Senate Bill S.510, The Food Safety Bill

Senate Bill S.510, The Food Safety Bill

(This post was from Dr.Gonzalez please support him and his site)

Because of public pressure, several of the most draconian and oppressive
components of the legislation have been deleted.  But the remaining
legislation remains a nightmare of excessive regulation and cost.  The
impetus of the bill is trade groups representing large-scale industrial
agriculture, who are hoping the regulations and expense for those trying to
comply with the law will put small organic farmers out of business.  The FDA
already has full authority to insure food safety; the recent outbreaks of
food borne illness represent failure on the FDA’s part, not a need for even
more legislation.

The law was intended also to attack supplement manufacturers under the guise
of  food safety, with criminal penalties of ten years for a company that
didn’t file paperwork properly. We have been told that the more onerous
regulations have been deleted, but it is still critical that you contact
your Senators and express your opposition to this bill which will be up for
full Senate vote next Monday.  Below is a memo from the Weston Price
Foundation about the bill.  As you scroll down you will find a link to the
Senate to help you contact your Senators.

Agribusiness shows its true colors!

Last week, the Senate voted 74-25 to move to consideration of S.510, the
Food Safety Modernization Act.  After thirty hours of debate and
behind-the-scenes negotiations, the Senators released a final Managers
Amendment that includes a compromise version of the Tester-Hagan amendment.
Thank you to all our members who have called and written over the last
several months to help protect local foods!

But even though an agreement was reached on the Tester-Hagan amendment last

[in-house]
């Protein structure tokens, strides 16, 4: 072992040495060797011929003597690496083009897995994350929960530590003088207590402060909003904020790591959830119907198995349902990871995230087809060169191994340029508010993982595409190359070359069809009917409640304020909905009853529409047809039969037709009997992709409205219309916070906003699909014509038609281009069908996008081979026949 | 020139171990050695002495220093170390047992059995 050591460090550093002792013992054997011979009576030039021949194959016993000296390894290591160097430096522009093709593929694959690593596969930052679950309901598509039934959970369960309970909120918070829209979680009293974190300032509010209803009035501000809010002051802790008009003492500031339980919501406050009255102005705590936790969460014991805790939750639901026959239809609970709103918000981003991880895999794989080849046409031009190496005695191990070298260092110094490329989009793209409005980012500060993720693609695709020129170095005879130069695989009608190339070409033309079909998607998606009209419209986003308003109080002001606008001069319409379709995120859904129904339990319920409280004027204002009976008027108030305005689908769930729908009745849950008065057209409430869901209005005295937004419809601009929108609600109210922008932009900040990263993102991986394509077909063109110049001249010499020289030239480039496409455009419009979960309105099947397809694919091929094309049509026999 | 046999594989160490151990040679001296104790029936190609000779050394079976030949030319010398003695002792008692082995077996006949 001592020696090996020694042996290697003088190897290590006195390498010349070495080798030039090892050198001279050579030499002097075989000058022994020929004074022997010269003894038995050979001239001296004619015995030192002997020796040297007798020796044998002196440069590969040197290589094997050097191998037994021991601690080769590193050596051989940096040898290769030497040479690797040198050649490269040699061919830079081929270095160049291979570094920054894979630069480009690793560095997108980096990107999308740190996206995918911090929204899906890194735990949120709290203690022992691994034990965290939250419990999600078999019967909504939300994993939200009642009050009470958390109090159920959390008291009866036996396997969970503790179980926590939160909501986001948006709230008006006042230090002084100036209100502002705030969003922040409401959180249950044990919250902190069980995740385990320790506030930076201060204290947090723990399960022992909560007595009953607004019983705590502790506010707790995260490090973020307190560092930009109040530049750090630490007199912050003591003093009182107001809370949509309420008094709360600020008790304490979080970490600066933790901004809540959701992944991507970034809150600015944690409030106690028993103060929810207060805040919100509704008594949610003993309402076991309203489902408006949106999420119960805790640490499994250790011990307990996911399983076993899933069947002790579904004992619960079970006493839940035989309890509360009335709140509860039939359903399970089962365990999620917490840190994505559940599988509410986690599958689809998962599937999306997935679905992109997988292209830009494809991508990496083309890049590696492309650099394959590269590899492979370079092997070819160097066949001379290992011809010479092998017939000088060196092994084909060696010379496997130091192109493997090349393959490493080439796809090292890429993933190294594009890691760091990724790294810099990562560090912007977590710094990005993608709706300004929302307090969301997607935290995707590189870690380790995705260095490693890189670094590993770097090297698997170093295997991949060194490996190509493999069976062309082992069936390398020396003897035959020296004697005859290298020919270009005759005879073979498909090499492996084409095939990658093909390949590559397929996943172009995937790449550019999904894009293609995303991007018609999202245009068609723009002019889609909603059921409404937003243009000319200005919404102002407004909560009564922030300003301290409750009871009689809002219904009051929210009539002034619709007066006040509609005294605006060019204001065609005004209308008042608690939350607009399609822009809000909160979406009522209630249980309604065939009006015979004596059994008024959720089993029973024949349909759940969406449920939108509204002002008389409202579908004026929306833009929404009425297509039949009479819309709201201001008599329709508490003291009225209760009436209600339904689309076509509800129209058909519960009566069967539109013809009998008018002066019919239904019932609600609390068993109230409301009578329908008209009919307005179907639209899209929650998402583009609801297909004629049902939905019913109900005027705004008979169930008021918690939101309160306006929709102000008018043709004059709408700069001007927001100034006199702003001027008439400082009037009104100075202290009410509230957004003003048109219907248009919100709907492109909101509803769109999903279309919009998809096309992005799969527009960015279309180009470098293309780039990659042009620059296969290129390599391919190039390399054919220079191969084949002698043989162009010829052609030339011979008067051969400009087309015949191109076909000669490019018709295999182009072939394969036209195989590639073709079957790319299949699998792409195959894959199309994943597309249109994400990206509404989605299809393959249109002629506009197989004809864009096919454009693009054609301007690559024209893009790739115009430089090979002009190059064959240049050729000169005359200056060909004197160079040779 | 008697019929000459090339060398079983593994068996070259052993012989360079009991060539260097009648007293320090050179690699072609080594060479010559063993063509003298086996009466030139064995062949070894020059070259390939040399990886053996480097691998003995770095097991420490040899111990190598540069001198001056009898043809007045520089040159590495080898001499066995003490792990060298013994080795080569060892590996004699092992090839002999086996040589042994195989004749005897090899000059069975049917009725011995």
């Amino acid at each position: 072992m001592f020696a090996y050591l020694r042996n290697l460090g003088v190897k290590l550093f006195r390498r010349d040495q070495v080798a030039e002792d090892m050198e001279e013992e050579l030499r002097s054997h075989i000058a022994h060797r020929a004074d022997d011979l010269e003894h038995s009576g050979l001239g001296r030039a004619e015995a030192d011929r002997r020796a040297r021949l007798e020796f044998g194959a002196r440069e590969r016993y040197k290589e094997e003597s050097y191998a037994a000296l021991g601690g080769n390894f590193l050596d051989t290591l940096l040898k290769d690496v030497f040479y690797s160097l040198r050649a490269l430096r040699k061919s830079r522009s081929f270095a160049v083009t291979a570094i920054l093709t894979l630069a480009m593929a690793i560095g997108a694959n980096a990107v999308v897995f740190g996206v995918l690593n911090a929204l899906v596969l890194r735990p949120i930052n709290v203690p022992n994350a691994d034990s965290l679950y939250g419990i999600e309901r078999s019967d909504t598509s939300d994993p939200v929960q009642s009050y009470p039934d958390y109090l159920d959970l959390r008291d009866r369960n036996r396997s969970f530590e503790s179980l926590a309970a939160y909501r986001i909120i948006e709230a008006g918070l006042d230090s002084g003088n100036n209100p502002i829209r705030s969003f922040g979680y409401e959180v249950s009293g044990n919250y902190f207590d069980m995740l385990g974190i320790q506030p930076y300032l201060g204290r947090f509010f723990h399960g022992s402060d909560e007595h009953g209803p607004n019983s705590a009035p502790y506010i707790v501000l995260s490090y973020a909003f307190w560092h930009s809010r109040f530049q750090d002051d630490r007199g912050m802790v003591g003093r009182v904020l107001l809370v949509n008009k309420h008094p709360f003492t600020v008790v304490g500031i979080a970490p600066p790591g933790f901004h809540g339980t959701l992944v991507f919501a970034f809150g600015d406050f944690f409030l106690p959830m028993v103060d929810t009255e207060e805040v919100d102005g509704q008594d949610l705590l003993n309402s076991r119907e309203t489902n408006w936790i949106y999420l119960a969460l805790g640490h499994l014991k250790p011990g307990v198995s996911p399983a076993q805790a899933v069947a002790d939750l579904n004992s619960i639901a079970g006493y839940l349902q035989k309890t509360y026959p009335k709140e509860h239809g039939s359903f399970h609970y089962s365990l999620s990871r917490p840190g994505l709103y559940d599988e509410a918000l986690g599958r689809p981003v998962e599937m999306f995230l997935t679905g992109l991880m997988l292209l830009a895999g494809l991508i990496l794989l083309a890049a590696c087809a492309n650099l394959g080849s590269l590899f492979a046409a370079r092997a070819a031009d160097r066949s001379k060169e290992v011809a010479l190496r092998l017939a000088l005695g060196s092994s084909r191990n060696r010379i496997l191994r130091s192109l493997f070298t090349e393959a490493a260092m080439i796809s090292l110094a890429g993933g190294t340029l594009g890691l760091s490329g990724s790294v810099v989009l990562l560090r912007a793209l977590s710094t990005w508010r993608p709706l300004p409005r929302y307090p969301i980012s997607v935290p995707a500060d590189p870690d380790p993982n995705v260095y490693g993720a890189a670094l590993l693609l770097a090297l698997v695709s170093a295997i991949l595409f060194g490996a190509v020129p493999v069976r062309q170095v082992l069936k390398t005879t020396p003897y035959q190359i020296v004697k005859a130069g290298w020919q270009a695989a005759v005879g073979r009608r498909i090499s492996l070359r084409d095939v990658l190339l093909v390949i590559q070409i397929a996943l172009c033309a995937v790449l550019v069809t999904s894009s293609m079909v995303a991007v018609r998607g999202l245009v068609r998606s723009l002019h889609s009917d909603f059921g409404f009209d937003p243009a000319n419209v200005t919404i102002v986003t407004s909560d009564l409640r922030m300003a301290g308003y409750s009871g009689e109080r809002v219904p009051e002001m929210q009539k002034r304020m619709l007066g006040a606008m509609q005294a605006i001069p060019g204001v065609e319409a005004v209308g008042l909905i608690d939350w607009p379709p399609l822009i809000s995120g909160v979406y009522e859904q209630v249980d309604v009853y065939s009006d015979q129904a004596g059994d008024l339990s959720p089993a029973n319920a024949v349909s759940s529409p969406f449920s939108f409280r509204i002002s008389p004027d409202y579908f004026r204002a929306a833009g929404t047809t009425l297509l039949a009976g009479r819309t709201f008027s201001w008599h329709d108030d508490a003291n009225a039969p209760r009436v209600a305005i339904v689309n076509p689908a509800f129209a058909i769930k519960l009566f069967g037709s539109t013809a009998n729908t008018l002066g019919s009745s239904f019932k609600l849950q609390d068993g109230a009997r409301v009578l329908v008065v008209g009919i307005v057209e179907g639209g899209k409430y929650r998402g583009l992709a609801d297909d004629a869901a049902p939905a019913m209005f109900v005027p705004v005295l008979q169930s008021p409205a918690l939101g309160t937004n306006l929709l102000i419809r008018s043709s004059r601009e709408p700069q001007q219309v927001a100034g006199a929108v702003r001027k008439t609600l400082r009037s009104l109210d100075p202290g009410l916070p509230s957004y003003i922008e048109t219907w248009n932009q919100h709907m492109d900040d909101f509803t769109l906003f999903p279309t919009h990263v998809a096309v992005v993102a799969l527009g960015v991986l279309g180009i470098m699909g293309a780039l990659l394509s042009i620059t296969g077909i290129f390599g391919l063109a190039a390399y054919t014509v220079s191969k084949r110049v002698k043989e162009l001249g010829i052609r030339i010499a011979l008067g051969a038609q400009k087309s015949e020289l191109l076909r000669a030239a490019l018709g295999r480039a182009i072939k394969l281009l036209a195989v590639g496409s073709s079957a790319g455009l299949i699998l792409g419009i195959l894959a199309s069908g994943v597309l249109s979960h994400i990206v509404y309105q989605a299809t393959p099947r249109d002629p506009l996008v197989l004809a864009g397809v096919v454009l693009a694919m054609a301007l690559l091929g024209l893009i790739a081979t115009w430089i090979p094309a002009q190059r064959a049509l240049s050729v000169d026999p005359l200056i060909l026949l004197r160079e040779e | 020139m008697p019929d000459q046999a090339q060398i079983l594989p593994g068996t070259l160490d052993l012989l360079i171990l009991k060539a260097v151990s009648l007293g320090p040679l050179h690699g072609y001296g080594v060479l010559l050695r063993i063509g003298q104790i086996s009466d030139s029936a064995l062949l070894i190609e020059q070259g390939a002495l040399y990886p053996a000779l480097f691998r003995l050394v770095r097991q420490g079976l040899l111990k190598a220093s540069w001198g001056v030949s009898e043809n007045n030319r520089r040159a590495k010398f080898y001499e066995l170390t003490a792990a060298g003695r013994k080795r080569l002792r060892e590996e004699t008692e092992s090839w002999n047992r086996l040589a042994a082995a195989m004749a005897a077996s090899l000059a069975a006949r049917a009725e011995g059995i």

week, the issue is still not over.  The final vote on the bill has been
delayed until Monday, November 29, due to disagreements over amendments
relating to the health care bill and a ban on earmarks.  And, in the
meantime, Agribusiness has shown its true colors.

For over a year, the big Agribusiness trade organizations have supported
passage of S.510.  From Agribusinesss perspective, the bill was a win-win:
they could absorb the costs of the regulations because of their size; theyd
gain good PR for supposedly improving food safety practices; and the
competition created by local food producers, which is rapidly growing, would
be crushed by the regulatory burdens.

This was only speculation until now.  But when the Senators agreed to
include the Tester-Hagan amendment in the bill, to exempt small-scale
direct-marketing producers from some of the most burdensome provisions,
twenty Agribusiness trade organizations fired off a letter stating that they
would now oppose the bill.

The letter from the Agribusiness groups states: [B]y incorporating the
Tester amendment in the bill, consumers will be left vulnerable to the
gaping holes and uneven application of the law created by these exemptions.
In addition, it sets an unfortunate precedent for future action on food
safety policy by Congress that science and risk-based standards can be


What science and risk?  No one has produced any data or evidence of any
widespread problems caused by local producers and marketed directly to
consumers.  All of the major foodborne illness outbreaks have been caused by
products that went through the long supply chains of Agribusiness.
Agribusinesss real concern about the Tester-Hagan amendment isnt food
safety, but the precedent set by having Congress recognize that small,
direct-marketing producers are different, and should be regulated
differently than large Agribusinesses.

Agribusiness is trying to convince the Senators to pull the Tester-Hagan
amendment back out.  While the amendment is currently part of the Managers
Package  the amended version of the bill agreed to by six bipartisan
sponsors  nothing is certain until the actual vote.

This Thanksgiving week, please take a moment to call or email your Senators
to tell them to hold firm on KEEPING the Tester-Hagan amendment part of the

You can call the Capitol Switchboard at 202-224-3121 or go to
to find their website (if the phone lines are busy, the best way to reach
them is through the Contact Page on their website)


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